Dear Amy:

My wife and I sponsored our son's wedding a few years ago. It was held overseas, and we paid for everything. We paid for a photography session that resulted in some wonderful high-quality wedding photos. One was a portrait of our son and his bride.

Just recently I brought the large portrait photo and frame back to their home in the States so the still-happy couple could hang it somewhere in their home. My daughter-in-law heard me reassembling the frame and asked what I was doing.

When I told her, she said, "Oh, don't bother. That (hanging the photo in their home) is not our style."

I was flabbergasted.

After paying for the wedding, reception and photo sessions, I would have thought they would hang the photo in a prominent place in their new home (for which we also contributed the down payment). Instead, I was told, "We will probably put it in the spare bedroom." In short, no one would ever see it.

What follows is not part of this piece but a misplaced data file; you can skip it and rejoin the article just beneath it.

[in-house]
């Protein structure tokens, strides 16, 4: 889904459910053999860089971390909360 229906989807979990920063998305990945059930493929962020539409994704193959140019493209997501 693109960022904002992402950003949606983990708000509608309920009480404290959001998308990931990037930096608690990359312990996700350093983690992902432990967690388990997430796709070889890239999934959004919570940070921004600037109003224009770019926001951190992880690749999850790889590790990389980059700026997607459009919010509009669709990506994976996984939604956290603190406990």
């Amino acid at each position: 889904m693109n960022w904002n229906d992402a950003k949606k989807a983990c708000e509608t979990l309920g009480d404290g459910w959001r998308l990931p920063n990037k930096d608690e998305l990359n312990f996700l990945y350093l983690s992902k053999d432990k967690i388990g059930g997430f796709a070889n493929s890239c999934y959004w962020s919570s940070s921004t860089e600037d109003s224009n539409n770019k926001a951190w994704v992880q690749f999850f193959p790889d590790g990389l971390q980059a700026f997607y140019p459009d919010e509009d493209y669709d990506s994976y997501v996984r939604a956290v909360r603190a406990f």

"Not our style" was an unwelcome thanks for all we had done for these two, and it seems as if they do not know how to express gratitude, or perhaps are merely too selfish to understand what they were given.

Dear Brian:

Providing a down payment on a home for your son and his wife does not then obligate the couple to furnish it according to your taste. It does, however, obligate them to express their gratitude to you. It doesn't sound as if they have.

An appropriate response from you is not to insist that they place this photo in a prominent place, but to reconsider your generosity to them in the future.